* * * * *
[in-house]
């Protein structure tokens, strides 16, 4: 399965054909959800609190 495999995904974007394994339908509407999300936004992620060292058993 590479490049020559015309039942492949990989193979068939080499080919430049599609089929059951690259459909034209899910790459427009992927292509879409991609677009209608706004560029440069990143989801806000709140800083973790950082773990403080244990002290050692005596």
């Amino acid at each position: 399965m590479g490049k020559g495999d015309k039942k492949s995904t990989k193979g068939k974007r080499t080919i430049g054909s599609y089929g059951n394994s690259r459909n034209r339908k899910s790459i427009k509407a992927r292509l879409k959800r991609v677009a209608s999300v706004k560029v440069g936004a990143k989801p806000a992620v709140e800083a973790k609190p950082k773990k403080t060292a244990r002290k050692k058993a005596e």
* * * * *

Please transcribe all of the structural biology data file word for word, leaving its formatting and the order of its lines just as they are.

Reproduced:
[in-house]
């Protein structure tokens, strides 16, 4: 399965054909959800609190 495999995904974007394994339908509407999300936004992620060292058993 590479490049020559015309039942492949990989193979068939080499080919430049599609089929059951690259459909034209899910790459427009992927292509879409991609677009209608706004560029440069990143989801806000709140800083973790950082773990403080244990002290050692005596």
């Amino acid at each position: 399965m590479g490049k020559g495999d015309k039942k492949s995904t990989k193979g068939k974007r080499t080919i430049g054909s599609y089929g059951n394994s690259r459909n034209r339908k899910s790459i427009k509407a992927r292509l879409k959800r991609v677009a209608s999300v706004k560029v440069g936004a990143k989801p806000a992620v709140e800083a973790k609190p950082k773990k403080t060292a244990r002290k050692k058993a005596e």